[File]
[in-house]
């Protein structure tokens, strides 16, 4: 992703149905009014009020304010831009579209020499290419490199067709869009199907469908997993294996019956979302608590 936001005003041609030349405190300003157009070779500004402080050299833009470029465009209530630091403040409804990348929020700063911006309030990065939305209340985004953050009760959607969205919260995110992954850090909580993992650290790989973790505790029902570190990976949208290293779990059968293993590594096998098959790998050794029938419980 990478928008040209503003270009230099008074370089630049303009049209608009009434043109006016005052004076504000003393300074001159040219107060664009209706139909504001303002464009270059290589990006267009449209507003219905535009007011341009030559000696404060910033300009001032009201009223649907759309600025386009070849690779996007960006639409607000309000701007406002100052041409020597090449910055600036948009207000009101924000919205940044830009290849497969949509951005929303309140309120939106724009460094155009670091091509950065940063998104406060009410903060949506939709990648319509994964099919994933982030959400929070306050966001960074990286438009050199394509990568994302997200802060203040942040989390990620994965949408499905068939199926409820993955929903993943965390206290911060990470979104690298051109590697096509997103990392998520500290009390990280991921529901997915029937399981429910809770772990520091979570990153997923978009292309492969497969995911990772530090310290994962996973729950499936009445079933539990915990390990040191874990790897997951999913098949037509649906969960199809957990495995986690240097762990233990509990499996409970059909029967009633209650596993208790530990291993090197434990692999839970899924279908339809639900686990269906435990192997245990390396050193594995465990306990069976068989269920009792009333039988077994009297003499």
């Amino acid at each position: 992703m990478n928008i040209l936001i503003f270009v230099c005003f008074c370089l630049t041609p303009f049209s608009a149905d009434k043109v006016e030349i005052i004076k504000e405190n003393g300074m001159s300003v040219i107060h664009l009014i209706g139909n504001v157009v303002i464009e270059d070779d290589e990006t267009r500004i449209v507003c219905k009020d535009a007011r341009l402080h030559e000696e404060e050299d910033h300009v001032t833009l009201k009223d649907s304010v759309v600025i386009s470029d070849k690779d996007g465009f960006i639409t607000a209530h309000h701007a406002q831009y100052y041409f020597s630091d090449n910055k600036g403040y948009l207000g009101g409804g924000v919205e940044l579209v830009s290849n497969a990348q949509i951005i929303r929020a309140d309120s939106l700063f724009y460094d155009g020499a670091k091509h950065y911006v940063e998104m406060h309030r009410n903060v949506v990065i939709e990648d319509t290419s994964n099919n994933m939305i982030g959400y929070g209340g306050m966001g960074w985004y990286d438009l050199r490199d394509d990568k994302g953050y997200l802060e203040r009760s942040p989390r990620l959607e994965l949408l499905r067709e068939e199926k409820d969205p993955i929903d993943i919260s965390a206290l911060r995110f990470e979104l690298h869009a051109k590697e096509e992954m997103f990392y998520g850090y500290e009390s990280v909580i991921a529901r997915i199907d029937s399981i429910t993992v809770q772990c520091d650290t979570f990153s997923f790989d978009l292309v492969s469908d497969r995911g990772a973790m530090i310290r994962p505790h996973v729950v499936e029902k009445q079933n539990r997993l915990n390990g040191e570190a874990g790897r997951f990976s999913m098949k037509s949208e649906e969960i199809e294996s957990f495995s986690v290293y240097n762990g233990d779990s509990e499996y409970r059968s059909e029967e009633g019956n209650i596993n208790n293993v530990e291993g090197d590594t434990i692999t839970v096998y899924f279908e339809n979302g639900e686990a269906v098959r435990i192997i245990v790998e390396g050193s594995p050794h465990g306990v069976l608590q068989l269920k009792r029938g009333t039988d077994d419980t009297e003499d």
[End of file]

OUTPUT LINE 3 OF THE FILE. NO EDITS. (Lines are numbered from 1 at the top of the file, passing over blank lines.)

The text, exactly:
């Amino acid at each position: 992703m990478n928008i040209l936001i503003f270009v230099c005003f008074c370089l630049t041609p303009f049209s608009a149905d009434k043109v006016e030349i005052i004076k504000e405190n003393g300074m001159s300003v040219i107060h664009l009014i209706g139909n504001v157009v303002i464009e270059d070779d290589e990006t267009r500004i449209v507003c219905k009020d535009a007011r341009l402080h030559e000696e404060e050299d910033h300009v001032t833009l009201k009223d649907s304010v759309v600025i386009s470029d070849k690779d996007g465009f960006i639409t607000a209530h309000h701007a406002q831009y100052y041409f020597s630091d090449n910055k600036g403040y948009l207000g009101g409804g924000v919205e940044l579209v830009s290849n497969a990348q949509i951005i929303r929020a309140d309120s939106l700063f724009y460094d155009g020499a670091k091509h950065y911006v940063e998104m406060h309030r009410n903060v949506v990065i939709e990648d319509t290419s994964n099919n994933m939305i982030g959400y929070g209340g306050m966001g960074w985004y990286d438009l050199r490199d394509d990568k994302g953050y997200l802060e203040r009760s942040p989390r990620l959607e994965l949408l499905r067709e068939e199926k409820d969205p993955i929903d993943i919260s965390a206290l911060r995110f990470e979104l690298h869009a051109k590697e096509e992954m997103f990392y998520g850090y500290e009390s990280v909580i991921a529901r997915i199907d029937s399981i429910t993992v809770q772990c520091d650290t979570f990153s997923f790989d978009l292309v492969s469908d497969r995911g990772a973790m530090i310290r994962p505790h996973v729950v499936e029902k009445q079933n539990r997993l915990n390990g040191e570190a874990g790897r997951f990976s999913m098949k037509s949208e649906e969960i199809e294996s957990f495995s986690v290293y240097n762990g233990d779990s509990e499996y409970r059968s059909e029967e009633g019956n209650i596993n208790n293993v530990e291993g090197d590594t434990i692999t839970v096998y899924f279908e339809n979302g639900e686990a269906v098959r435990i192997i245990v790998e390396g050193s594995p050794h465990g306990v069976l608590q068989l269920k009792r029938g009333t039988d077994d419980t009297e003499d």